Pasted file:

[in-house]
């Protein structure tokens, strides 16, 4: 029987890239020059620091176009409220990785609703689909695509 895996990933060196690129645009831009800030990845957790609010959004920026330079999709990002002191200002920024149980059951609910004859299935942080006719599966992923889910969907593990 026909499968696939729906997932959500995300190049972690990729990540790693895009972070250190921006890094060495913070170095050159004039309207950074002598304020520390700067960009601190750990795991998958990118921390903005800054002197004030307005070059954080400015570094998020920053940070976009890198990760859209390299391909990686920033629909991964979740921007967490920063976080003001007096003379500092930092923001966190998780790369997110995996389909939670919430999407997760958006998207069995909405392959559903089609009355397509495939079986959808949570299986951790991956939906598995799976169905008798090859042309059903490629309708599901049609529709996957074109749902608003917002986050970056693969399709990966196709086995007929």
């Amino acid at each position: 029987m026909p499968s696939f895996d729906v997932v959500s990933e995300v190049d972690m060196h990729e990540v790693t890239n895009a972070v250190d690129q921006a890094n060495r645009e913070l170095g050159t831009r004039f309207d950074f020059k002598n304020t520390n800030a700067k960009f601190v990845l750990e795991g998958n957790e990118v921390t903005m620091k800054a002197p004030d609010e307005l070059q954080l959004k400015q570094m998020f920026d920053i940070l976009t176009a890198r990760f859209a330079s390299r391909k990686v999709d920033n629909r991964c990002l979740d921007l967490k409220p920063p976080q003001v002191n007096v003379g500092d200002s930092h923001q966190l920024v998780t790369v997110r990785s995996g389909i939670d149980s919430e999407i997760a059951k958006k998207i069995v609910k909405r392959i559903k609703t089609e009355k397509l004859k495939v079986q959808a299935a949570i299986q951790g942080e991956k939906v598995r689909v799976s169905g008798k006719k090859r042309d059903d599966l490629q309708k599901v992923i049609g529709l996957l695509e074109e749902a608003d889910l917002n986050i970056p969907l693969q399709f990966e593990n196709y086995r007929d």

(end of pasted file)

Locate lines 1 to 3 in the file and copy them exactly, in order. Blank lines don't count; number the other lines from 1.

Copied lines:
[in-house]
């Protein structure tokens, strides 16, 4: 029987890239020059620091176009409220990785609703689909695509 895996990933060196690129645009831009800030990845957790609010959004920026330079999709990002002191200002920024149980059951609910004859299935942080006719599966992923889910969907593990 026909499968696939729906997932959500995300190049972690990729990540790693895009972070250190921006890094060495913070170095050159004039309207950074002598304020520390700067960009601190750990795991998958990118921390903005800054002197004030307005070059954080400015570094998020920053940070976009890198990760859209390299391909990686920033629909991964979740921007967490920063976080003001007096003379500092930092923001966190998780790369997110995996389909939670919430999407997760958006998207069995909405392959559903089609009355397509495939079986959808949570299986951790991956939906598995799976169905008798090859042309059903490629309708599901049609529709996957074109749902608003917002986050970056693969399709990966196709086995007929």
């Amino acid at each position: 029987m026909p499968s696939f895996d729906v997932v959500s990933e995300v190049d972690m060196h990729e990540v790693t890239n895009a972070v250190d690129q921006a890094n060495r645009e913070l170095g050159t831009r004039f309207d950074f020059k002598n304020t520390n800030a700067k960009f601190v990845l750990e795991g998958n957790e990118v921390t903005m620091k800054a002197p004030d609010e307005l070059q954080l959004k400015q570094m998020f920026d920053i940070l976009t176009a890198r990760f859209a330079s390299r391909k990686v999709d920033n629909r991964c990002l979740d921007l967490k409220p920063p976080q003001v002191n007096v003379g500092d200002s930092h923001q966190l920024v998780t790369v997110r990785s995996g389909i939670d149980s919430e999407i997760a059951k958006k998207i069995v609910k909405r392959i559903k609703t089609e009355k397509l004859k495939v079986q959808a299935a949570i299986q951790g942080e991956k939906v598995r689909v799976s169905g008798k006719k090859r042309d059903d599966l490629q309708k599901v992923i049609g529709l996957l695509e074109e749902a608003d889910l917002n986050i970056p969907l693969q399709f990966e593990n196709y086995r007929d």